Only about a tenth of Mozart's works were printed during his lifetime, the rest having been published without the benefit of his supervision. This long-awaited edition of the autograph score offers a rare opportunity to see Mozart's violin concertos according to the composer's intentions. Thanks to the well-preserved condition of the original manuscripts and Mozart's legible handwriting, these reproductions of his scores can be used for study, reference, and performance. In addition to the five works ― Concerto No. 1 in B Flat, K. 207; Concerto No. 2 in D, K. 211; Concerto No. 3 in G, K. 216; Concerto No. 4 in D, K. 218; and Concerto No. 5 in A, K. 219 ― the volume includes two additional pieces, the Adagio in E, K. 261, and the Rondo in B Flat, K. 261a.
The first edition of this volume was published in a limited edition in 1986 and has been virtually unobtainable for many years. Two informative introductory essays by violinist Gabriel Banat, who located the manuscripts, missing since World War II, supplement the collection: the first one traces Mozart's relationship with the violin, and the other examines the history and importance of these manuscripts, thought to have been forever lost. This outstanding edition offers teachers, violinists, conductors, musicologists, and Mozart enthusiasts an extraordinary chance to possess a score reproduced from the master's own hand.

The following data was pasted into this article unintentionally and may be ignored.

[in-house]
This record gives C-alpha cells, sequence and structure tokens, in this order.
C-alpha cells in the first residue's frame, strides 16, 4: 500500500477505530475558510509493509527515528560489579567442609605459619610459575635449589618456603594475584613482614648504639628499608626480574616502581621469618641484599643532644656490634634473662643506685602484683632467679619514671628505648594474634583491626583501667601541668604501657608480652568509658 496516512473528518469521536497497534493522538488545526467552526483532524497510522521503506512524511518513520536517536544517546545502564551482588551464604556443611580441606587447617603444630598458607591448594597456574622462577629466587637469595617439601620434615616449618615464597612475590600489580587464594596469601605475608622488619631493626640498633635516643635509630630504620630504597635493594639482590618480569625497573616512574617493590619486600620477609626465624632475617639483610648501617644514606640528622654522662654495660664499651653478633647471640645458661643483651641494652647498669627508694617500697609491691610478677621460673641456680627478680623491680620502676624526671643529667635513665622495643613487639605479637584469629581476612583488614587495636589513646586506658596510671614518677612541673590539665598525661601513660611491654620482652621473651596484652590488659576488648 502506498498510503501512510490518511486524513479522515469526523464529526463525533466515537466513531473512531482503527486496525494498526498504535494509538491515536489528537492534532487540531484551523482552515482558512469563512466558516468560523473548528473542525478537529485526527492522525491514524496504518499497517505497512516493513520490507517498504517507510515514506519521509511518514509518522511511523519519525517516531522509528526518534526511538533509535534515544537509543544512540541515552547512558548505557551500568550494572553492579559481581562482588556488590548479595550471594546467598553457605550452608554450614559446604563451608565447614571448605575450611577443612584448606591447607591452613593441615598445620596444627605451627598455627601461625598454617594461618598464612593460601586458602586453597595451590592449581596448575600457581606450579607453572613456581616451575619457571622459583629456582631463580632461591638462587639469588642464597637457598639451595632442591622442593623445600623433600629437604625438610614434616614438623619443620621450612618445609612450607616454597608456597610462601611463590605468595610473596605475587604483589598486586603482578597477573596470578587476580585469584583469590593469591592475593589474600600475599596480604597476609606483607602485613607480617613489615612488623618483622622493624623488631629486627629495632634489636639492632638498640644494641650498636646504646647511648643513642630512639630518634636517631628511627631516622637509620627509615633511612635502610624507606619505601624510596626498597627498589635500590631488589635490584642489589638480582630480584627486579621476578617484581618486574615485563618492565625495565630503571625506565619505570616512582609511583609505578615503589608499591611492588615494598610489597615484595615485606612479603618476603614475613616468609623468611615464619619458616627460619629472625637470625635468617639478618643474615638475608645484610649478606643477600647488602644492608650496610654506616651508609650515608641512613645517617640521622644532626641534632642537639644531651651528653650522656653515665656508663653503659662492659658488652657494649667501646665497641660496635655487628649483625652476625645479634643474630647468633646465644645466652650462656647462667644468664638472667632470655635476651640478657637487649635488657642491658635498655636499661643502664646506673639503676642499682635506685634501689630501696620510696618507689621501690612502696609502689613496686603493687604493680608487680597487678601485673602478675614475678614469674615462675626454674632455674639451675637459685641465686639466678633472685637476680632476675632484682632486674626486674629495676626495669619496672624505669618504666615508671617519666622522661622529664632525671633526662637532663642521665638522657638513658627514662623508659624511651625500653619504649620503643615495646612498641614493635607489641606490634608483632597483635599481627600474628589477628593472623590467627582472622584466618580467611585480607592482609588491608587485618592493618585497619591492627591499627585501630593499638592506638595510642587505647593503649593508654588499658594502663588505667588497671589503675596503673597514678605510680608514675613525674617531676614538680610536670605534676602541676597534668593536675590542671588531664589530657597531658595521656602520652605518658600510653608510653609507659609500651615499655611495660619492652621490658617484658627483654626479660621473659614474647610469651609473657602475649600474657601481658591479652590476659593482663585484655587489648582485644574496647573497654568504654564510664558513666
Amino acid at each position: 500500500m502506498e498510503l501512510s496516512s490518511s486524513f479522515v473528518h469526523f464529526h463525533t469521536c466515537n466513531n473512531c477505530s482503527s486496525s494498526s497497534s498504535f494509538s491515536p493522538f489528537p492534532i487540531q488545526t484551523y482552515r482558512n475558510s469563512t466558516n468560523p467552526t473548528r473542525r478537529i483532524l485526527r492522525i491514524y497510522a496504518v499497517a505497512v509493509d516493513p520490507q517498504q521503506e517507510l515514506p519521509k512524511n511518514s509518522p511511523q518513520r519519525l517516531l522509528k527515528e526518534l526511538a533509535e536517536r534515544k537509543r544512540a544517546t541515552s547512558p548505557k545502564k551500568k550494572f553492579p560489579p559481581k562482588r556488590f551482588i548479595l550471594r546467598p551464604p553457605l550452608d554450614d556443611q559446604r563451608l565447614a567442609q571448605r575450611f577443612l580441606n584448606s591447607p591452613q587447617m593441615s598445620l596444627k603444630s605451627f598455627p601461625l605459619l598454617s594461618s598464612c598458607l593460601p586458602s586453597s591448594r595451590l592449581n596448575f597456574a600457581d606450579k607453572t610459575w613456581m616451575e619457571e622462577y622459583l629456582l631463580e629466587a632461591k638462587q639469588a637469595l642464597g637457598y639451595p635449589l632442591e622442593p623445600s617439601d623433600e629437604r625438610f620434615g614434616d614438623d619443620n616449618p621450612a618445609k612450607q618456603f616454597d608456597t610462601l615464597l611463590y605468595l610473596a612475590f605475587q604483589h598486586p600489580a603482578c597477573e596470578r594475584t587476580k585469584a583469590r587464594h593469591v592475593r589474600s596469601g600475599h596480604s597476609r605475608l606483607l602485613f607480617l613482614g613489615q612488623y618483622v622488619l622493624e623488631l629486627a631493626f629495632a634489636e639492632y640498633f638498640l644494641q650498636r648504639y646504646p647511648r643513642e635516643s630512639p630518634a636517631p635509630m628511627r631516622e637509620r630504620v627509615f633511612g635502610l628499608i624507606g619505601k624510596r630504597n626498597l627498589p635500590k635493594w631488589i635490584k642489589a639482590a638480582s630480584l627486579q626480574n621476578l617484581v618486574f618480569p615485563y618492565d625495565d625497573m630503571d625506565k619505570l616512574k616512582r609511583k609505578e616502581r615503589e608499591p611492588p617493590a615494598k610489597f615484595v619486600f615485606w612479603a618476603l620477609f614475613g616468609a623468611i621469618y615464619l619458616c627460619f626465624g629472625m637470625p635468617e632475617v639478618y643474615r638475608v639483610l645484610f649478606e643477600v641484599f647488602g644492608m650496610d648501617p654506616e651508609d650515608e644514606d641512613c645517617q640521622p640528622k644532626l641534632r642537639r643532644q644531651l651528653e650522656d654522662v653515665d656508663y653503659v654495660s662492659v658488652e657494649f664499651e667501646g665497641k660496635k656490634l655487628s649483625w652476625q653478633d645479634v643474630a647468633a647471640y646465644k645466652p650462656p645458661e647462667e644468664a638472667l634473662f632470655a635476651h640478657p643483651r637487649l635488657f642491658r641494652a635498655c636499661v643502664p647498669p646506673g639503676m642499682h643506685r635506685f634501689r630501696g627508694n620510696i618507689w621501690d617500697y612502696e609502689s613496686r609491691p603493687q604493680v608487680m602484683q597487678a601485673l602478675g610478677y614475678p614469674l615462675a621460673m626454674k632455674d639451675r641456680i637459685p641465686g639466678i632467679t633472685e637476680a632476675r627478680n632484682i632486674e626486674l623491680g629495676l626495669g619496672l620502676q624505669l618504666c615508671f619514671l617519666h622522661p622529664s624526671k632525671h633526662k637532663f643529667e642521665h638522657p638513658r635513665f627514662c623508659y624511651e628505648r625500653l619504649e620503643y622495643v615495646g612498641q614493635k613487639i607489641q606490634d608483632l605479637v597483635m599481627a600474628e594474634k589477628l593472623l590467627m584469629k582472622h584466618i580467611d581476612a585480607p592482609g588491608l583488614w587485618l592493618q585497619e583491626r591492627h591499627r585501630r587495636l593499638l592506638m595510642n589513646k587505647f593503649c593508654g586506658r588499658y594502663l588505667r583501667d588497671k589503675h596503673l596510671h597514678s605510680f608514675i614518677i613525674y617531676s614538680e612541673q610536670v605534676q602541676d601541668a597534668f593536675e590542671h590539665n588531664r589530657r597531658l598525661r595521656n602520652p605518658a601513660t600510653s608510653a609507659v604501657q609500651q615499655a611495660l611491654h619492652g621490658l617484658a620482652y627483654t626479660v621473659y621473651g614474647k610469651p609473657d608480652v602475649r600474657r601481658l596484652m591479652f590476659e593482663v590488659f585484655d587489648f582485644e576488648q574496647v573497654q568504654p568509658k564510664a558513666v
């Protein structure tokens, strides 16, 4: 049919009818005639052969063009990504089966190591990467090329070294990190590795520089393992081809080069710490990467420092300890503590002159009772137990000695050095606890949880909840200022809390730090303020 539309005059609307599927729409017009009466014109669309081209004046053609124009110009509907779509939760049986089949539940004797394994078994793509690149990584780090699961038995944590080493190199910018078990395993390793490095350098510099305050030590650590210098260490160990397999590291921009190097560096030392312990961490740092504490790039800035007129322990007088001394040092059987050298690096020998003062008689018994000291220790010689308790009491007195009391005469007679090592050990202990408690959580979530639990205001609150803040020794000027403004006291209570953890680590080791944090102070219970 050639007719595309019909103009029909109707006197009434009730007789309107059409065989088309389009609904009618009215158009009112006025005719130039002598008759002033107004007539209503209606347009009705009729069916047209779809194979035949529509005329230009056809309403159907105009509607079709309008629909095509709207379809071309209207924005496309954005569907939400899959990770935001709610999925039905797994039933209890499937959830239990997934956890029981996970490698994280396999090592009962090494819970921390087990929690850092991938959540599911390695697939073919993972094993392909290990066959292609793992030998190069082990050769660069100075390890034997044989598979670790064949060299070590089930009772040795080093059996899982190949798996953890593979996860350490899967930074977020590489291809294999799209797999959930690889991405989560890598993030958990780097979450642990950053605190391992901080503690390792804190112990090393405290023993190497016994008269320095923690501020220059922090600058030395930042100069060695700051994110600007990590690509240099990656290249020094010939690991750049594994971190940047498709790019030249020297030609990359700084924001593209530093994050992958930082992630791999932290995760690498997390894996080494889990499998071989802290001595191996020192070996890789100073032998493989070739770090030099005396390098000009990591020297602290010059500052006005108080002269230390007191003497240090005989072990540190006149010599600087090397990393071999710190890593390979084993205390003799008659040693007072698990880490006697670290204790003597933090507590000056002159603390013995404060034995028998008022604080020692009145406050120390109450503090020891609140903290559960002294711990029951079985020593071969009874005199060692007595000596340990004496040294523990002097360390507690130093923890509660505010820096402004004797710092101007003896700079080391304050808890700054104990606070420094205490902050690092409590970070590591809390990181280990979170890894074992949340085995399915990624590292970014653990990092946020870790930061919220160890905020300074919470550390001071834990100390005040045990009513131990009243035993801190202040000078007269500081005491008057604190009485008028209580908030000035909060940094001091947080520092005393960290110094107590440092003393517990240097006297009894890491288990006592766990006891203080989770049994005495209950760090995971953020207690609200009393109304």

A child prodigy who blossomed into the Classical era's most influential composer, Wolfgang Amadeus Mozart (1756-91) wrote more than 600 works in his brief life. His oeuvre encompasses a wide variety of genres, including symphonic, chamber, operatic, and choral music. Mozart's genius as a composer tends to overshadow his image as a performer, just as his reputation as a pianist eclipses his identity as a violist, but these works attest to his close and enduring relationship with the violin. Born in Romania and educated in Budapest, Hungary, as a concert violinist, Gabriel Banat came to the United States after World War II. Performing since the age of twelve in recital and as soloist with orchestras, he taught violin at Smith College, Hartt School of Music at Hartford University, and was head of the department and conducted the orchestra at the Westchester Conservatory. He also gave master classes on Mozart in Japan, Argentina, and Spain. After a quarter of a century touring the United States, Europe, and Japan, he joined the New York Philharmonic for 23 years. He published Masters of the Violin, a six-volume facsimile collection of 17th- and 18th-century violinist-composers, and his 2006 biography of the Chevalier de Saint-Georges, the first composer of African origin, earned unanimous critical acclaim. In 1986, Banat published the autographs of Mozart'sviolin concertos, missing from Berlin since 1941. He rediscovered them in Poland, and performed them the following year from the manuscript in Tokyo, Japan. Isaac Stern described Banat's edition of the concertos as of enormous interest and inestimable value.